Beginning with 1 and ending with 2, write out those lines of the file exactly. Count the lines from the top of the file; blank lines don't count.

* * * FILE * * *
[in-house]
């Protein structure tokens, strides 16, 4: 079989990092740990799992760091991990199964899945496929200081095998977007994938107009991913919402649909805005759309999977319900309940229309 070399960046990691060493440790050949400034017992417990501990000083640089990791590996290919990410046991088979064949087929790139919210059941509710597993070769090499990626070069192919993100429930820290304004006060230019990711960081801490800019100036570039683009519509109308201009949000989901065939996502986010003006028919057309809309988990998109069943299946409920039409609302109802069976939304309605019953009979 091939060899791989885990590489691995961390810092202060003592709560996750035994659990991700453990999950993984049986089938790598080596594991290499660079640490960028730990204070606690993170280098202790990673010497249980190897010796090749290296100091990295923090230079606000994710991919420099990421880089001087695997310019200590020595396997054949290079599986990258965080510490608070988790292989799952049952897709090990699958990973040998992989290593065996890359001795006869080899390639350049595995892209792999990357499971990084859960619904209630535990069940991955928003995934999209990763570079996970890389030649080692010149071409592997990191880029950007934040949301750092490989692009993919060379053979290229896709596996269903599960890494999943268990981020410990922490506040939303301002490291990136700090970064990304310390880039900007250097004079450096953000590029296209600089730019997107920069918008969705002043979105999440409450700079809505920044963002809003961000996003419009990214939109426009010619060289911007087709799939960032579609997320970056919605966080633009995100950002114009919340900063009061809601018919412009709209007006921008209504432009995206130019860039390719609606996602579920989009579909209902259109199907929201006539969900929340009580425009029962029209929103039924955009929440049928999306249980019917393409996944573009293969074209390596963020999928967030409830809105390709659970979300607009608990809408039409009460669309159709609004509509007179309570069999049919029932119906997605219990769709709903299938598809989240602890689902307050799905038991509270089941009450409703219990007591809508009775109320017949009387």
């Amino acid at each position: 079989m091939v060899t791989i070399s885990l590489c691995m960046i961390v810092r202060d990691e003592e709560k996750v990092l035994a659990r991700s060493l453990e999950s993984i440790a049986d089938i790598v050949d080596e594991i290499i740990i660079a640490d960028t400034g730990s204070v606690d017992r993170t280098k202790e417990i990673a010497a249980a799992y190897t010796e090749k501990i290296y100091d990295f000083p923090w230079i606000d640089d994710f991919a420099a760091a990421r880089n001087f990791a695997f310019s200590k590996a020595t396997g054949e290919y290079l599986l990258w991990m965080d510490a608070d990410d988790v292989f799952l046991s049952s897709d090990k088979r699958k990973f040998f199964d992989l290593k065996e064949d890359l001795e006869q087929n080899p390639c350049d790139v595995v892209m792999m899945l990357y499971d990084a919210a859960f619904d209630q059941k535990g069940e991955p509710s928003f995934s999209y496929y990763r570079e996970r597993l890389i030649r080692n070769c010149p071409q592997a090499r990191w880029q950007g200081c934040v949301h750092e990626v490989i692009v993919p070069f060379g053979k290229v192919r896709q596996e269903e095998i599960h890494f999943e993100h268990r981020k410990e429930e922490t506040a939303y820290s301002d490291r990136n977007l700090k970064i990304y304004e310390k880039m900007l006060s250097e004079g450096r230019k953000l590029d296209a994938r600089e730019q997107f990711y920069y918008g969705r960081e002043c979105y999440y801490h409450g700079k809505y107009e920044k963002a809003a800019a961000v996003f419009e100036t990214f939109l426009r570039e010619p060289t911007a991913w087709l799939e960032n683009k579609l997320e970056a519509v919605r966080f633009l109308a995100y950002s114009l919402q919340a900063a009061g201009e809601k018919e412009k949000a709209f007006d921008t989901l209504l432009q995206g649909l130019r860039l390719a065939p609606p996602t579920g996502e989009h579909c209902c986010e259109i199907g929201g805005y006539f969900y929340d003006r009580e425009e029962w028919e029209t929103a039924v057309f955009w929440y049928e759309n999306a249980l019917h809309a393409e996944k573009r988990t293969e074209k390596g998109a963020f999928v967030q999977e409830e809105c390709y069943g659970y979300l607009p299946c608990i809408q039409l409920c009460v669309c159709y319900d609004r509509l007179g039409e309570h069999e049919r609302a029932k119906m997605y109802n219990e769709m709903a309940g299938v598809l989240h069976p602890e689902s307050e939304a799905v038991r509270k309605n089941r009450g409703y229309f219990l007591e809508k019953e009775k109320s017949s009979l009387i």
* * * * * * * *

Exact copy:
[in-house]
């Protein structure tokens, strides 16, 4: 079989990092740990799992760091991990199964899945496929200081095998977007994938107009991913919402649909805005759309999977319900309940229309 070399960046990691060493440790050949400034017992417990501990000083640089990791590996290919990410046991088979064949087929790139919210059941509710597993070769090499990626070069192919993100429930820290304004006060230019990711960081801490800019100036570039683009519509109308201009949000989901065939996502986010003006028919057309809309988990998109069943299946409920039409609302109802069976939304309605019953009979 091939060899791989885990590489691995961390810092202060003592709560996750035994659990991700453990999950993984049986089938790598080596594991290499660079640490960028730990204070606690993170280098202790990673010497249980190897010796090749290296100091990295923090230079606000994710991919420099990421880089001087695997310019200590020595396997054949290079599986990258965080510490608070988790292989799952049952897709090990699958990973040998992989290593065996890359001795006869080899390639350049595995892209792999990357499971990084859960619904209630535990069940991955928003995934999209990763570079996970890389030649080692010149071409592997990191880029950007934040949301750092490989692009993919060379053979290229896709596996269903599960890494999943268990981020410990922490506040939303301002490291990136700090970064990304310390880039900007250097004079450096953000590029296209600089730019997107920069918008969705002043979105999440409450700079809505920044963002809003961000996003419009990214939109426009010619060289911007087709799939960032579609997320970056919605966080633009995100950002114009919340900063009061809601018919412009709209007006921008209504432009995206130019860039390719609606996602579920989009579909209902259109199907929201006539969900929340009580425009029962029209929103039924955009929440049928999306249980019917393409996944573009293969074209390596963020999928967030409830809105390709659970979300607009608990809408039409009460669309159709609004509509007179309570069999049919029932119906997605219990769709709903299938598809989240602890689902307050799905038991509270089941009450409703219990007591809508009775109320017949009387």